Monday 29 April 2019

Bible Book:

Brother will betray brother to death, and a father his child, and children will rise against parents and have them put to death; and you will be hated by all because of my name. But the one who endures to the end will be saved. (vs. 12-13)

Mark 13:5-13 Monday 29 April 2019

Psalm: Psalm 148


Mark 13 is sometimes called ‘the little apocalypse’ – the Book of Revelation being the great apocalypse. An apocalypse is a revelation, an unveiling of that which is at present unknown, both things in heaven and future events on earth. But apocalyptic writing veils what it describes in symbols which are usually mysterious and often fantastic. It might seem strange that veiled language is used to express an unveiling but apocalyptic deals with the things of God, of whom Isaiah says, “Truly you are a God who hides himself” (Isaiah 45:15), and whom Paul describes as dwelling in unapproachable light, “whom no one has seen or can see” (1 Timothy 6:16). Where factual language is inadequate, symbols may communicate.

The risk of symbolic language is that misguided, self-confident readers will interpret texts literally, in a way which was never intended by the authors. Hal Lindsey, in his book The Late Great Planet Earth, written at the time of the Vietnam War, saw the signs of the ‘end times’ in contemporary events, and declared that the armoured locusts with stings in their tails of Revelation 9:1-11 were helicopter gunships!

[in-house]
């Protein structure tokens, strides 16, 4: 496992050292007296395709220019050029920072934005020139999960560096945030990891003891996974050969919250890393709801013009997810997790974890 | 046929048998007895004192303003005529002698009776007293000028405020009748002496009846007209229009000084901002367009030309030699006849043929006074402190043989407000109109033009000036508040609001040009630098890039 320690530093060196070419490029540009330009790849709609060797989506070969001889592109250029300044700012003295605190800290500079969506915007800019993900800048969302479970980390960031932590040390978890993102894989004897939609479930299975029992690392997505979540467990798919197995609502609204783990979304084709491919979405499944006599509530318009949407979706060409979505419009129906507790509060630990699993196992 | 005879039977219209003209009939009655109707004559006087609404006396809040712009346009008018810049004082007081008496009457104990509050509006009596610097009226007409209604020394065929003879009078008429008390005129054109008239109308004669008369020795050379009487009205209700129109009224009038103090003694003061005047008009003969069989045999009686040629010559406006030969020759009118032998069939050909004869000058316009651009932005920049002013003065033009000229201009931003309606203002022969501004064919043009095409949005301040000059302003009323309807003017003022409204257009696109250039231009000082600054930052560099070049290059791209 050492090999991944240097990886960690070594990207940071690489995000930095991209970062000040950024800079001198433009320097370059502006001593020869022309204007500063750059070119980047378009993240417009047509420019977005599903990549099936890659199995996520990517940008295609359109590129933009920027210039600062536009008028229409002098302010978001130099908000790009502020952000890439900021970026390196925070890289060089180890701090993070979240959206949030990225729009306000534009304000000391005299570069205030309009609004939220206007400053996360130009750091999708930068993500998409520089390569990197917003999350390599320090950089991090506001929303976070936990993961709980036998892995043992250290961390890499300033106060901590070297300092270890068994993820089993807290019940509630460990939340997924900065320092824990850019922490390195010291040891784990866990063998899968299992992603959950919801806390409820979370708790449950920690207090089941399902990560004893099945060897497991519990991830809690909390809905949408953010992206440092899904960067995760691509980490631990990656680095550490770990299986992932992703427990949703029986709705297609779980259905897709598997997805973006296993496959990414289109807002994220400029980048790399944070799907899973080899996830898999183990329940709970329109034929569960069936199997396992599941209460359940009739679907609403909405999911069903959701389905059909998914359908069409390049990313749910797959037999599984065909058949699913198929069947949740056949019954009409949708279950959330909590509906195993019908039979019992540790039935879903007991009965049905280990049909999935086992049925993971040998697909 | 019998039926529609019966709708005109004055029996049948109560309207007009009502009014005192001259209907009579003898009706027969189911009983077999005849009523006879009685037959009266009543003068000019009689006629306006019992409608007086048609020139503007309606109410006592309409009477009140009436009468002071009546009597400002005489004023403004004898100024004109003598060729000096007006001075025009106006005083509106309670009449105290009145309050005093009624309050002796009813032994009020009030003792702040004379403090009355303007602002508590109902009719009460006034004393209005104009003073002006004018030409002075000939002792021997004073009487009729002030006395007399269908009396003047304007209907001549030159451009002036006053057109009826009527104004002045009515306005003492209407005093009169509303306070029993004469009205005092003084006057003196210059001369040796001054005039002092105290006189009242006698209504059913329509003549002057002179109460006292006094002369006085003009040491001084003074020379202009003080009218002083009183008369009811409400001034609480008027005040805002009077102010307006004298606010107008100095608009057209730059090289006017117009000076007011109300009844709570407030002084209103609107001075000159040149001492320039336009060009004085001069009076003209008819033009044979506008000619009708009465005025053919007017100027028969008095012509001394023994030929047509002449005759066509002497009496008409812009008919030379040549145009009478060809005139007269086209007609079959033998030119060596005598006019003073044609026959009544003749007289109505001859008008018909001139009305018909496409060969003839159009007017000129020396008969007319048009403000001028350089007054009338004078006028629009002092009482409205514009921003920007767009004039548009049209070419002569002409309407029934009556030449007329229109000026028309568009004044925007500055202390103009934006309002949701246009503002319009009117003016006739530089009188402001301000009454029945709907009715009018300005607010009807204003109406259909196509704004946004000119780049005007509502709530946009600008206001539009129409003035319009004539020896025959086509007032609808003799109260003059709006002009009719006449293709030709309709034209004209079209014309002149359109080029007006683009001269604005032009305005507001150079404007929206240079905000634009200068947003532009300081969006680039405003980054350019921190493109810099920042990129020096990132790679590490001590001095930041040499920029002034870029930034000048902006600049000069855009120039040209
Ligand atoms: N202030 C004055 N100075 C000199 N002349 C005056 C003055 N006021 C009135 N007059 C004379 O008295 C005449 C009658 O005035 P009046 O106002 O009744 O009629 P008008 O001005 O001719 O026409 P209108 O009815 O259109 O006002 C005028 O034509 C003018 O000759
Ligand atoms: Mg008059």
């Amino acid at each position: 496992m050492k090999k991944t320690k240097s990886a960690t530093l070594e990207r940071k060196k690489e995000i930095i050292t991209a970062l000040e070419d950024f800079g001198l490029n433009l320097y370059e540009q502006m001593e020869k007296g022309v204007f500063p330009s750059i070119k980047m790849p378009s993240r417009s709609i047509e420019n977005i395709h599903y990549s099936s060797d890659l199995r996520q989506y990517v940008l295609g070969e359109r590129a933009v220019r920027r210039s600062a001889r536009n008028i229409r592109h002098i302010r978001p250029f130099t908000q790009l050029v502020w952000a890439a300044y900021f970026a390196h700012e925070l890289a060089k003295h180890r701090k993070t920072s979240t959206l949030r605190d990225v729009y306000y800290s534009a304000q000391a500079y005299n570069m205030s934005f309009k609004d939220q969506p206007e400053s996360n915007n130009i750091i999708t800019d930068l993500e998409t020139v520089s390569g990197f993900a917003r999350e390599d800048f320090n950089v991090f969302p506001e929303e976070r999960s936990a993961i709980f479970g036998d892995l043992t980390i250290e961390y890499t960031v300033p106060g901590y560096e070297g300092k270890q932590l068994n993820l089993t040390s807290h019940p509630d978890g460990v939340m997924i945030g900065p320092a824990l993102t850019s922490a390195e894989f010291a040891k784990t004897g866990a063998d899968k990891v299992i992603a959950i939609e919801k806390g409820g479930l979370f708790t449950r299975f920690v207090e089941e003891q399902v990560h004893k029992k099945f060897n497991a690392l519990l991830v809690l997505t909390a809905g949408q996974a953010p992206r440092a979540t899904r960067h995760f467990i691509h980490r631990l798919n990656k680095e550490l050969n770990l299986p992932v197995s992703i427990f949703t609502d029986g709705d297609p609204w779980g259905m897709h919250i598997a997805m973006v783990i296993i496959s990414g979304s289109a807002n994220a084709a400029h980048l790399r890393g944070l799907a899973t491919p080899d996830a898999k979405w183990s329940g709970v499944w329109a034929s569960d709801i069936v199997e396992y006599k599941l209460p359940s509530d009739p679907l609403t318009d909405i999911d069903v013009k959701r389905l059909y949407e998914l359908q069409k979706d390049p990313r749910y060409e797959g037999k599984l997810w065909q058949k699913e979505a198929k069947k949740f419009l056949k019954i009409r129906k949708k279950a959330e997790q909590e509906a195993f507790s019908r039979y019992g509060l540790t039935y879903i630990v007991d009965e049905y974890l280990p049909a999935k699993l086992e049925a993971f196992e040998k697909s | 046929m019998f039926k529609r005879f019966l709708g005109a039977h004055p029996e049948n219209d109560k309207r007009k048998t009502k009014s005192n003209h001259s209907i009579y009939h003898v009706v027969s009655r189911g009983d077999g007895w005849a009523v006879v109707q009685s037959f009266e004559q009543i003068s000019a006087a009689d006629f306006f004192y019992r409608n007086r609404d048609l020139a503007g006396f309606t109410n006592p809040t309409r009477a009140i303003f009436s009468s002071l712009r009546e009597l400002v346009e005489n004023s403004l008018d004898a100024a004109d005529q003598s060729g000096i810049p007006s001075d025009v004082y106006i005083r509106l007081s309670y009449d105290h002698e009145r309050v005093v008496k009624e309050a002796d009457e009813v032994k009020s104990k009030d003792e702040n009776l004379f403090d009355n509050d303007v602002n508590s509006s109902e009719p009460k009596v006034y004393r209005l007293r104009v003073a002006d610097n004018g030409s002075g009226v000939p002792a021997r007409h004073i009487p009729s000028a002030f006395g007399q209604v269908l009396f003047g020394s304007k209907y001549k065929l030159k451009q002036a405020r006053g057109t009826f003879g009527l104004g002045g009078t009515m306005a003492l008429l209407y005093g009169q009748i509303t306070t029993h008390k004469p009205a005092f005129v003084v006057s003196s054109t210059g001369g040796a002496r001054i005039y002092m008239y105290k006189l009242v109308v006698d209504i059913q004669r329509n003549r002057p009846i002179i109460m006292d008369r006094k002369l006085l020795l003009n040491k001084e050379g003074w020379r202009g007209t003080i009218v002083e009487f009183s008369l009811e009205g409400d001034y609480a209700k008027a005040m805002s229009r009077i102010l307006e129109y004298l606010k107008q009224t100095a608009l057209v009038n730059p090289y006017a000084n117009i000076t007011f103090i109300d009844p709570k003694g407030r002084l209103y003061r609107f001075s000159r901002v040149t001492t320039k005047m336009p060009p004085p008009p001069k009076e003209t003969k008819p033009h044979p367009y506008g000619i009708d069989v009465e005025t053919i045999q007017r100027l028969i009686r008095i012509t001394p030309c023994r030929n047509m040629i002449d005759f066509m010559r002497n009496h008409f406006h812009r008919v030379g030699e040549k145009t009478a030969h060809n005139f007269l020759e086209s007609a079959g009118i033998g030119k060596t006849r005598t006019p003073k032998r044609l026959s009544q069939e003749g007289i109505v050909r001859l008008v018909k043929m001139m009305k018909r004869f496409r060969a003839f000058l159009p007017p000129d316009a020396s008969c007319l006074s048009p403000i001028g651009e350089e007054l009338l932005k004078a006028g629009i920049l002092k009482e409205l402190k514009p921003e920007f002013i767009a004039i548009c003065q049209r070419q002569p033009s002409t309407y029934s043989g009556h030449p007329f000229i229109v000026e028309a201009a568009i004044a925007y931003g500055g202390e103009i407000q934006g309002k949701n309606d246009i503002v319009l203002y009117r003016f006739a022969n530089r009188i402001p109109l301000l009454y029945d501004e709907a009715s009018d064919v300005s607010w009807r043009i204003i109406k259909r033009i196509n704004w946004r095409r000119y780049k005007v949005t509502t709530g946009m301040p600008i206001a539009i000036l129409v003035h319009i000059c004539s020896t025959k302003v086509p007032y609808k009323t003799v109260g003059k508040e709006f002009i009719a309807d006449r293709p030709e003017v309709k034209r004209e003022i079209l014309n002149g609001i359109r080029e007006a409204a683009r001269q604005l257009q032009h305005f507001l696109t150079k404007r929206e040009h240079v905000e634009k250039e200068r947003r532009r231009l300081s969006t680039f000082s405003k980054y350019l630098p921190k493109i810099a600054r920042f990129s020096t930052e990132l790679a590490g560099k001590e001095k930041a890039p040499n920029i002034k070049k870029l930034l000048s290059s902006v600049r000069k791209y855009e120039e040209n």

Mark 13 has much symbolic imagery too, but today’s passage presents us with very plain language, promising the first Christians that they would experience suffering. In the course of Christian history, from the first disciples to whom these words were originally addressed, down to the 21st century, there have been many who have suffered in the way described in verses 9-13. Not all Christians are called to take up the cross in this way, but the way of Jesus is always the way of the cross.

These straightforward although daunting words are set within the larger context of the little apocalypse of Mark 13. In the chapter as a whole, time and eternity are compressed, so apart from the risk of reading symbolic language too literally, we shouldn’t be too quick to apply the words like those in verses 5-8 to our contemporary situations. Too often Christians have seen every earthquake or war as a sign that eternity is about to break into time.


To Ponder:

  • What is your response to apocalyptic passages in the Bible?
  • In what ways in your own life are you called to “endure to the end”?
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